For all of these reasons, it is increasingly important to plan ahead, and to think about what online presence and assets you have, and how to deal with them upon death or incapacity. We strongly advise that you make a Will (this is of course good practice whether you have digital assets or not!) but also that in doing so, you include provision for your Digital Assets to ensure that your wishes are carried out after your death. One sensible plan is to store an up to date, hard copy list of your Digital Assets and online accounts, with your Will, so that your personal representatives know what Digital Assets you have, and where to find them.
While there are security issues in doing so, advice from the Law Society and STEP Digital Assets Global Special Interest Group is to make sure your personal representatives know how to access your accounts and passwords. This might include storing a sealed envelope with your will or in another secure place, to be opened only upon your death.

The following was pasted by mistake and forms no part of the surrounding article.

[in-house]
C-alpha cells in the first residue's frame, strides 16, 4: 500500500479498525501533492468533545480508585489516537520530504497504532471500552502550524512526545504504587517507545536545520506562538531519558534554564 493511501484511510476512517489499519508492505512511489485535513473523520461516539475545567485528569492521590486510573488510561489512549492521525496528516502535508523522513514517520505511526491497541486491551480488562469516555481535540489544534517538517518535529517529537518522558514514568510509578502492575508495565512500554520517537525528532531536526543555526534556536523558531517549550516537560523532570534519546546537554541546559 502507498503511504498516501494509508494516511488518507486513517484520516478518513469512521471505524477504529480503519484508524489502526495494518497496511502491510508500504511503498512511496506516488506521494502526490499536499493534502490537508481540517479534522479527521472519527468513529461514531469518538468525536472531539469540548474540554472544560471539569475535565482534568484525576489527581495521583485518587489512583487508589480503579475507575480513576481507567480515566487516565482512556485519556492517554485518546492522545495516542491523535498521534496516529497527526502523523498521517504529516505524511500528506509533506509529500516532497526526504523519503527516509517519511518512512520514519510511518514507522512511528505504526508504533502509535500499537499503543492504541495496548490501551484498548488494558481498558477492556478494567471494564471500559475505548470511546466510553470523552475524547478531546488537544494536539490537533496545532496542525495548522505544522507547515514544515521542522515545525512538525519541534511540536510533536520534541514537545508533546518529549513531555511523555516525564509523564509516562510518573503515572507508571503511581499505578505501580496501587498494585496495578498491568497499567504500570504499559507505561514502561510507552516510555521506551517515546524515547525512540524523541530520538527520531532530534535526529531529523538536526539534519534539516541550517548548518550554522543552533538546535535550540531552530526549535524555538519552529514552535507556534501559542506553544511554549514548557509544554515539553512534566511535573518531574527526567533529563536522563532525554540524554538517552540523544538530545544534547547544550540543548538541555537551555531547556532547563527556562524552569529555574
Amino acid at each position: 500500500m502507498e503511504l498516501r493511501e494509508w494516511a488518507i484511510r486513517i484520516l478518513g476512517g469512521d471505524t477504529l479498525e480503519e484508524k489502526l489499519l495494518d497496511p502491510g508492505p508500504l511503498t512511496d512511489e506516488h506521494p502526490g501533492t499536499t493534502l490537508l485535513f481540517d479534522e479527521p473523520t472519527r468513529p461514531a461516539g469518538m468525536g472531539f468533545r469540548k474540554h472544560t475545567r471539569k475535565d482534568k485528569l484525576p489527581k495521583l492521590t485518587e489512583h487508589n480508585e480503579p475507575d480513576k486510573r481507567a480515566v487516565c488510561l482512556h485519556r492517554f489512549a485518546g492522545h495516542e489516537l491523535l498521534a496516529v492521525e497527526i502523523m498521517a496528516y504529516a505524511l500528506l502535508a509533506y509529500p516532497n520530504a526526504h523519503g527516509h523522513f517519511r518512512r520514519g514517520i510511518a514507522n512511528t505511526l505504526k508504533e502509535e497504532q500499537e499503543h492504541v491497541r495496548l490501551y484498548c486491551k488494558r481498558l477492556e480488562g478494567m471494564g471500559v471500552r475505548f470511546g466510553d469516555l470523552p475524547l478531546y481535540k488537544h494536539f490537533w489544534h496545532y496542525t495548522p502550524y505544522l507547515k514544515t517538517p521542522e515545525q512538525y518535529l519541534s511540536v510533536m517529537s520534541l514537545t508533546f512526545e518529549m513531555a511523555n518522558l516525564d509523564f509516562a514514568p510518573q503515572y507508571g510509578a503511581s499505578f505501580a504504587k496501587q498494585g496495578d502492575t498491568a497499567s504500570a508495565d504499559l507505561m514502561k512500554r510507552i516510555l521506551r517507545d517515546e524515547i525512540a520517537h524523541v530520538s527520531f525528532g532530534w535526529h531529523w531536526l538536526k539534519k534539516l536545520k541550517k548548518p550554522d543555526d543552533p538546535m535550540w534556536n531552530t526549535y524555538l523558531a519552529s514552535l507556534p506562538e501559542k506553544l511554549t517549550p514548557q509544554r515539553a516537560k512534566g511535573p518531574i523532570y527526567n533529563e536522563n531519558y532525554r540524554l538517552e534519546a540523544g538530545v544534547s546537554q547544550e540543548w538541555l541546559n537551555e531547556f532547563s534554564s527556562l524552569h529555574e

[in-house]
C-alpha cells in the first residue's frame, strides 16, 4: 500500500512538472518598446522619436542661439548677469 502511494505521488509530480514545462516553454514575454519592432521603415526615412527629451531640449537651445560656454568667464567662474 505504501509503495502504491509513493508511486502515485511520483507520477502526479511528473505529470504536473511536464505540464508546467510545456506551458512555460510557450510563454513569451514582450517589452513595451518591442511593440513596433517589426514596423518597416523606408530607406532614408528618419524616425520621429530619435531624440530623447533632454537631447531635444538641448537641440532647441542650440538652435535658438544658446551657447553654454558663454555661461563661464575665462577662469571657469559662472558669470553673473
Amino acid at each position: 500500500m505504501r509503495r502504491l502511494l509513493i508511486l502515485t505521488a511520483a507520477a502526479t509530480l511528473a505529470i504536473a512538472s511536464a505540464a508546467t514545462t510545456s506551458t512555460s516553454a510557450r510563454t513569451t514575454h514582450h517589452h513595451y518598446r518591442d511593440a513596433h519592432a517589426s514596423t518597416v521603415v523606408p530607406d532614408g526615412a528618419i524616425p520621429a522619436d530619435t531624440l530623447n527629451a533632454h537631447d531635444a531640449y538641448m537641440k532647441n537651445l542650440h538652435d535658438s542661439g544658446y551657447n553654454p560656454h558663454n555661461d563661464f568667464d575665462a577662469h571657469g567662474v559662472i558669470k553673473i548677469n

If you have specific wishes, for instance about whether you would want your Social Media accounts to be deleted, or memorialised after your death, we recommend that you leave a letter of wishes (again, this can be stored with your will, and updated regularly as needed) and also that you check that these would be effective by looking at the terms of service agreements of the providers of your Digital Assets, to see what options may be available.
For further information and advice on making a will or a lasting power of attorney, including advice about dealing with your digital assets on death or incapacity, please contact a member of our private client team in our Frome, Keynsham or Midsomer Norton offices.